Rumiko Takahashi


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Taken from Shonen October 21, 2009
Note: The following interview was made up of questions from American fans. The most interesting questions were then chosen to be asked to Takahashi. The 10th question about the Mermaid Saga was submitted by our very own webmaster, Harley Acres.

Q. What do you think about RIN-NE being the first manga ever to be simultaneously released in both Japan and North America?

A. I didnít know that until now [laughs], and it's such an honor, more than I deserve.

Q. How would you compare Sakura and Rinne's relationship with those of the protagonists of your past series?

A. Iím still feeling my way with them, so Iím not sure how their relationship will unfold. Inwardly, I think it would be great if it develops into a romantic relationship.

Q. Where do you get your ideas for the shinigami tools Rinne uses?

A. I think them up to suit each situation. Many of the items have motifs which are based on Japanese-style things, so they might not seem so familiar to people in AmericaÖ But who knows, maybe not?

Q. How far out have you plotted the story for RIN-NE?

A. I think it up each week as I go, so even I, the author, have no idea where the story is going.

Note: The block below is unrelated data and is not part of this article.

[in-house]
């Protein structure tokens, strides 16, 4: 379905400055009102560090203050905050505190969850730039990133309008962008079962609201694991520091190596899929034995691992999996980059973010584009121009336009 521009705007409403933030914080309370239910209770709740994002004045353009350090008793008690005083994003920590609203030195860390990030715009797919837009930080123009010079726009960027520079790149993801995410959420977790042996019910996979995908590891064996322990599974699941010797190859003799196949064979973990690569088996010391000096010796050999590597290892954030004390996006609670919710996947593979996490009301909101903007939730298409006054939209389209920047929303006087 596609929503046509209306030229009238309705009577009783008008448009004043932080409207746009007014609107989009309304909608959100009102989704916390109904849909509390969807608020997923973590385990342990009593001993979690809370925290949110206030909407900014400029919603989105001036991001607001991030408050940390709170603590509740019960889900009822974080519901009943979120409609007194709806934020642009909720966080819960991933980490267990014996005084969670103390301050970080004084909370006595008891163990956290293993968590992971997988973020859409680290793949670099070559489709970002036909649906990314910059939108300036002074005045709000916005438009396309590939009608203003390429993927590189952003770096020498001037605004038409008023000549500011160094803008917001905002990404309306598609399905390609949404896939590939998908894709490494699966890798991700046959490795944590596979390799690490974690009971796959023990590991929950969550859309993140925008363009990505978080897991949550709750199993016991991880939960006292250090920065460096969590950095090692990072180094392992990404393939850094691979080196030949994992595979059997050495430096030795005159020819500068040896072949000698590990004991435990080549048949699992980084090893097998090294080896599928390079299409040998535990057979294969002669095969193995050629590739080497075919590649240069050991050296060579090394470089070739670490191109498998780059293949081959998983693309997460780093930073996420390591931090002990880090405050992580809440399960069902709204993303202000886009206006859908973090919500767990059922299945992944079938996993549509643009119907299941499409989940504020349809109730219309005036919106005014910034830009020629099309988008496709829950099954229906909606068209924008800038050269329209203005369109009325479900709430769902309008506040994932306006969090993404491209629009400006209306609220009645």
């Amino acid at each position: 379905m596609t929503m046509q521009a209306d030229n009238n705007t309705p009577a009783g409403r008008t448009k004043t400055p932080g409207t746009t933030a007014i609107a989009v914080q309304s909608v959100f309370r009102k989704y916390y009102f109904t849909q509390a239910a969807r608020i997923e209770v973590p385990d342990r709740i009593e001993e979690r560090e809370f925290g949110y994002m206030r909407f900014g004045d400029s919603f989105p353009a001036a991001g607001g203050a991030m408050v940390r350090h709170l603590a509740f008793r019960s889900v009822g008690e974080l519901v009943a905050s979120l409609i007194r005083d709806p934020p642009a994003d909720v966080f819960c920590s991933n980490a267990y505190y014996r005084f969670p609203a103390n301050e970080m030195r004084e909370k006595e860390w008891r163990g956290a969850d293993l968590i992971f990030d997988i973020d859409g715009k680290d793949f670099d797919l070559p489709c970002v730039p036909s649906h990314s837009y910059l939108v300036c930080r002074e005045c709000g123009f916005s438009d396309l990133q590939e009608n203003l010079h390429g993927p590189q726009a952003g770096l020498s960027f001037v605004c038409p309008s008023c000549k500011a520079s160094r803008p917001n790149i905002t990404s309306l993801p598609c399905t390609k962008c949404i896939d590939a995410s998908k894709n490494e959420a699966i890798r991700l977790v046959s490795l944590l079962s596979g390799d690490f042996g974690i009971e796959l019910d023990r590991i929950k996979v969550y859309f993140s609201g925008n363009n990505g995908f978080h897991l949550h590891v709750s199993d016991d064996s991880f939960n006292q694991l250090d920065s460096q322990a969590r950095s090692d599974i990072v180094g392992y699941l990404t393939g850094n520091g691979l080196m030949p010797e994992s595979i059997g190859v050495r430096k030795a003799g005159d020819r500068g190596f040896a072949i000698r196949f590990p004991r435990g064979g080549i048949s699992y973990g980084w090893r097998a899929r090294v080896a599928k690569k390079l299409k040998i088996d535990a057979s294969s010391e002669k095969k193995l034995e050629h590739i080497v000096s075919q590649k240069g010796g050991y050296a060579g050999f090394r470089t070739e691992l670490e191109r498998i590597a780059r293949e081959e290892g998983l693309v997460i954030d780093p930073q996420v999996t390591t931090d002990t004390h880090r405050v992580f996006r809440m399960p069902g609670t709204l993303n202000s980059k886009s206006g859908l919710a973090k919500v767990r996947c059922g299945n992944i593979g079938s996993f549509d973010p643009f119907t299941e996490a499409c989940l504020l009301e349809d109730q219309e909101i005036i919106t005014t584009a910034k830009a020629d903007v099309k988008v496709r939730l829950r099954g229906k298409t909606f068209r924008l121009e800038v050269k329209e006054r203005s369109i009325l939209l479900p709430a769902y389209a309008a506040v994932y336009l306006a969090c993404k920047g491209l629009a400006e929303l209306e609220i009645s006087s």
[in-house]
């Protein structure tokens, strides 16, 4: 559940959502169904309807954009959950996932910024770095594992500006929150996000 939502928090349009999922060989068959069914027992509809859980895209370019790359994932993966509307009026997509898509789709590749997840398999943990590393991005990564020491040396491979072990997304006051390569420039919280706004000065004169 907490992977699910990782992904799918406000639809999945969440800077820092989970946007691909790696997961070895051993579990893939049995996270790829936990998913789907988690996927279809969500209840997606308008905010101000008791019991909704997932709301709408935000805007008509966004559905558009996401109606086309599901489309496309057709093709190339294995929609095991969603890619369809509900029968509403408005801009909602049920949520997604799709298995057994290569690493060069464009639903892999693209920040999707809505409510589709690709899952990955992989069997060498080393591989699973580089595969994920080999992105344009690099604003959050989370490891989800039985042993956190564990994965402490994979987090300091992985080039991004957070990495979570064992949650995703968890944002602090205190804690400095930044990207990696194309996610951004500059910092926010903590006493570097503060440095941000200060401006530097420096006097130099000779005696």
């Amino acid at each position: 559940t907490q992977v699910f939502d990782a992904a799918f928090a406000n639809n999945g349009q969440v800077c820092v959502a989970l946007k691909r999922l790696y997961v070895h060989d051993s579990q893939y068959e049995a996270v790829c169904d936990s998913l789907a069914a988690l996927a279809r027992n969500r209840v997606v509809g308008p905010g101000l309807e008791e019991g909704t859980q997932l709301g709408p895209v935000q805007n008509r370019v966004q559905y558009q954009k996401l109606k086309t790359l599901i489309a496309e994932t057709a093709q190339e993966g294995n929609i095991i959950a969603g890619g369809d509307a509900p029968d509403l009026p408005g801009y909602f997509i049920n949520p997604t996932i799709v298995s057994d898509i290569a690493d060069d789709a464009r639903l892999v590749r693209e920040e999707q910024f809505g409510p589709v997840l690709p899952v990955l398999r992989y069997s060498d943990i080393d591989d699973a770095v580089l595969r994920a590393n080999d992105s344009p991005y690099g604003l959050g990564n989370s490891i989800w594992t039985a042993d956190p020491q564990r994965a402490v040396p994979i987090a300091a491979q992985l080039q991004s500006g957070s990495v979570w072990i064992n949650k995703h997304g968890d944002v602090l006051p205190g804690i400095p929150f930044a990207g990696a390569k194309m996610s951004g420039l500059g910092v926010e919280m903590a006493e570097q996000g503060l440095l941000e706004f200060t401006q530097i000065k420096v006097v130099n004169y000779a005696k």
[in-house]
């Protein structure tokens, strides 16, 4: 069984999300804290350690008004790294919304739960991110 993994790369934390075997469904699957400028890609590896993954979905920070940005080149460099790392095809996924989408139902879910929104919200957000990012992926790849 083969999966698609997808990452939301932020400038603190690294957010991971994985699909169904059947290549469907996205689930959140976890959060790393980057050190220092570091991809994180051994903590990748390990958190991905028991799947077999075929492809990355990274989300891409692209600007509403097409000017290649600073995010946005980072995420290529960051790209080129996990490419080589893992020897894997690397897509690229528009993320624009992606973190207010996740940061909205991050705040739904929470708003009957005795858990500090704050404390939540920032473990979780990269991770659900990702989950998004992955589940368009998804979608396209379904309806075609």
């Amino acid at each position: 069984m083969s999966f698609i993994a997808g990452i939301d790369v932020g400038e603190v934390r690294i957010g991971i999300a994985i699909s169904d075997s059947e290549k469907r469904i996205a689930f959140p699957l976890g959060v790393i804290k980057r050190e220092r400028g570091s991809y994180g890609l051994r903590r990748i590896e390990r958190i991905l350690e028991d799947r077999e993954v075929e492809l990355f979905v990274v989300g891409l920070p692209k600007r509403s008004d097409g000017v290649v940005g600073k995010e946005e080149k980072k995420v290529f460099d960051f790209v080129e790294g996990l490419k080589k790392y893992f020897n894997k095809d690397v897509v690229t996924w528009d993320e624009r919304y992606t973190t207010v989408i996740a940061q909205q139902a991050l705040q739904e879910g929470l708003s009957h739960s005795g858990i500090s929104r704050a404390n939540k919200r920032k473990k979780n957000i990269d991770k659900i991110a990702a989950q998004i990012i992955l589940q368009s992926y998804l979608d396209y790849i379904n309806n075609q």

Q. In most of your series there is a supporting character that is very small, such as Shippo in Inuyasha, Jariten (Ten) in Urusei Yatsura, and now Rokumon in RIN-NE. What inspires you to create such characters?

A. In a sense, theyíre sort of like mascots. Also, I think having a smaller character allows for a broader range of perspectives.

Q. Having completed your work on Inuyasha last year, what were your feelings on doing so and what sort of impression do you feel it has left on readers?

A. It was a long serialization and it was also a heavy story, so I focused on finishing it up in a way that would leave the readers who had read the series for so long with a good feeling.

Q. Do you ever feel that your characters take on a life of their own?

A. Yes, occasionally.

Q. With each new series you create, do you try to show the world more about Japan and its culture, or do you prefer to work towards a more universal story approach?

A. Iím not consciously doing so, but Iím originally writing for Japanese readers, so the lifestyles portrayed and other elements are Japanese. If readers in America can find it interesting, then I think thatís the best case.

Q. What sort of process do you use in coming up with the character designs; do they come to you right away or do you go through several versions of a character before deciding on one?

A. I develop character designs as I work on the storyboards for the manga. So I settle on the final designs at the time I reach the final manuscripts (genko).

Q. Will you ever return to write more Mermaid Saga stories, or do you consider that series complete?

A. I donít consider it complete, so I would like to draw more sometime.

Q. In past interviews, you have sometimes seemed surprised at the popularity of your work outside Japan. Now that so many years have passed since your work became popular overseas, how do you feel about its worldwide popularity?

A. It makes me think that people everywhere are the same. What makes people laugh or moves them doesnít change from country to country. And that makes me very happy.

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